Monthly Archives: September 2019

Sir Paul McCartney: I’m always tempted to pose with tourists on Abbey Road

Sir Paul McCartney has revealed he is often tempted to “join in” with tourists posing on the zebra crossing made famous by The Beatles’ Abbey Road album.

The 77-year-old was this morning reflecting on the 50-year anniversary of the band’s seventh album on Radio 2, which the musician said he had “beautiful memories” of.

He added: “Nowadays I drive past but you can’t get past — there’s people on it. I’ve often thought of just jumping out and joining in.

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Carry That Weight: Paul McCartney, 77, enjoys a Beatles reunion with Ringo Starr, 79, as they arrive with their glam wives at the Abbey Road 50th Anniversary bash

They are two members of the best selling band of all time.

And Paul McCartney and Ringo Starr enjoyed a Beatles reunion on Thursday night, as they attended the Abbey Road 50th Anniversary Party, held at Abbey Road Studios.

The singer, 77, opted for smart casual in a dark blue denim jacket as he arrived at the glitzy star-studded bash with his glamorous wife Nancy Shevell.

Paul and Ringo were joined by group of star-studded pals as they celebrated the golden anniversary of their iconic Abbey Road record.

The Story Behind Every Song on the Beatles’ ‘Abbey Road’

The Beatles never meant for Abbey Road to be their last-recorded album together. In fact, John Lennon didn’t announce he was leaving until almost a month after the sessions concluded in August 1969.

Yet a sense of finality hung over the project, an elegiac mood that infused even its more rock-focused turns. The Beatles were beat up emotionally, having shelved their last album amid growing internal strife over their business ventures. “The Beatles had gone through so much and for such a long time,” producer George Martin said in Anthology. “They’d been incarcerated with each other for nearly a decade, and I was surprised that they had lasted as long as they did.”

Even there, however, the Beatles added an impish coda, tacking on a leftover snippet that brilliantly punctured the self-serious nature of what came before. That moment is a truer representation of what Abbey Road actually was, rather than a Big Statement of Farewell.

They combined recent things with older song fragments, experimented with modern sounds from the just-released Moog synthesizer, and found common musical ground again after trying and initially failing to complete Let It Be. When it arrived on Sept. 26, 1969, Abbey Road was simply the latest thing by the Beatles, a batch of cool new tunes – not a heart-rending goodbye.

We’re taking a similarly small-scale approach here, as we tell the story behind every song on the Beatles’ Abbey Road.

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Abbey Road Gets Bespoke Manhole Cover on 50th Anniversary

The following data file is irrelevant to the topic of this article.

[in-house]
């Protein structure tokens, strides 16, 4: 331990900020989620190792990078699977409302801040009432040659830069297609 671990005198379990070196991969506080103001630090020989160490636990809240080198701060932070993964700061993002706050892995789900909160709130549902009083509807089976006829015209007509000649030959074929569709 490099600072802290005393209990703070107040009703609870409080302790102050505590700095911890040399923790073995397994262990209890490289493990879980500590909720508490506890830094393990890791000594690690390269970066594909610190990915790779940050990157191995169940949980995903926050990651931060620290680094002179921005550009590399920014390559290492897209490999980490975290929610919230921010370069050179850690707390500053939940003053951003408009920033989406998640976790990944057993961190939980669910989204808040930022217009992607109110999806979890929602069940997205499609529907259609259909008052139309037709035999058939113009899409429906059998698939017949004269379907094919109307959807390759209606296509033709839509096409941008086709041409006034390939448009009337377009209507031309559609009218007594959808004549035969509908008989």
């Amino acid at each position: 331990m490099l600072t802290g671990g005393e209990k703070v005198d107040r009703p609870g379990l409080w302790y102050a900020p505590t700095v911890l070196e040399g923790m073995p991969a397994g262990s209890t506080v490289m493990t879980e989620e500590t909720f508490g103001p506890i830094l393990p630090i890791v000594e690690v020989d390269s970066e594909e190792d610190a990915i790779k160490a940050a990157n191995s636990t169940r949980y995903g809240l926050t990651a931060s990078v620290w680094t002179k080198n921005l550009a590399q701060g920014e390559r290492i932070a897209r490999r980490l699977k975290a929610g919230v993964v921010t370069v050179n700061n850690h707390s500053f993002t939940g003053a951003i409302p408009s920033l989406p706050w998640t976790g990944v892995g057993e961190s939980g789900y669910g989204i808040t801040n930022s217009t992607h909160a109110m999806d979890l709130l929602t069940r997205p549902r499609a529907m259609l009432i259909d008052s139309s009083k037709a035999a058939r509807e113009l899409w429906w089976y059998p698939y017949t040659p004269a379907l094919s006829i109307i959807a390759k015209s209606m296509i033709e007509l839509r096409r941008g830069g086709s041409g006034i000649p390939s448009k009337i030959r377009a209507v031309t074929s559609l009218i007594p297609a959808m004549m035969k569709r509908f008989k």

FIFTY years ago, four men in flares walked in sync across a zebra crossing in North London and created one of the most memorable LP covers of all time.
Abbey Road has now been immortalised in ductile iron thanks to a partnership between Wrekin Products and Thames Water.

The St John’s Wood neighbourhood hasn’t been the same since its namesake album was released by The Beatles on 26 September 1969. To commemorate the anniversary of the band’s 11th studio album, Wrekin and Thames Water have created a one-off, bespoke manhole cover, which has been installed just a stone’s throw away from EMI’s North London recording studio, with a striking design resembling the iconic LP cover.

This one-off Thames Water-specified Wrekin Unite D400 manhole cover is situated just in front of the world-famous zebra crossing and can be seen on the Abbey Road webcam. This means that the hundreds of thousands of people every year from across the globe who visit the street to walk in the footsteps of John Lennon, Paul McCartney, George Harrison and Ringo Starr will pass it while recreating the photo of the ‘Fab Four’ striding across the road.

Simon Turner, commercial director at Wrekin – a leader UK designer, manufacturer and supplier of specialist products for the civil engineering industry – said he was delighted to watch the project Come Together after months of hard work.

He added: “We’ve been aware that one of our manhole covers is situated next to that zebra crossing for a while now, so we knew we had to do something distinctive to celebrate the 50th anniversary of the Abbey Road album. Before its release, most people who have been blissfully unaware of the location of EMI’s London recording studio. However, after The Beatles shared the album with the world, both the zebra crossing and Abbey Road became one of the most recognised sites in our capital city and still, hundreds of thousands of people each year continue to visit the street.

“We’re delighted with the outcome of our one-off, special edition Unite D400 manhole cover and we are proud to be celebrating five decades of one of Britain’s greatest exports. The album is one that fans hold closely to their hearts and it has now been immortalised into the fabric of the very street the record was mostly created. We hope that when people visit Abbey Road for their photo op, they also spend some time enjoying our tribute.

“Many people don’t fully appreciate the creativity that goes into industrial design, but we spend countless hours and energy creating our often-unnoticed manhole covers – they really are a piece of art that puts a lid on what is lurking below in the sewer. In Japan, there is an annual three-day festival, which celebrates the 6,000 artistic and intricate manhole covers throughout the country. Our commemorative Abbey Road cover is hopefully just the start of Wrekin combining art with functionality and making the mundane fun.”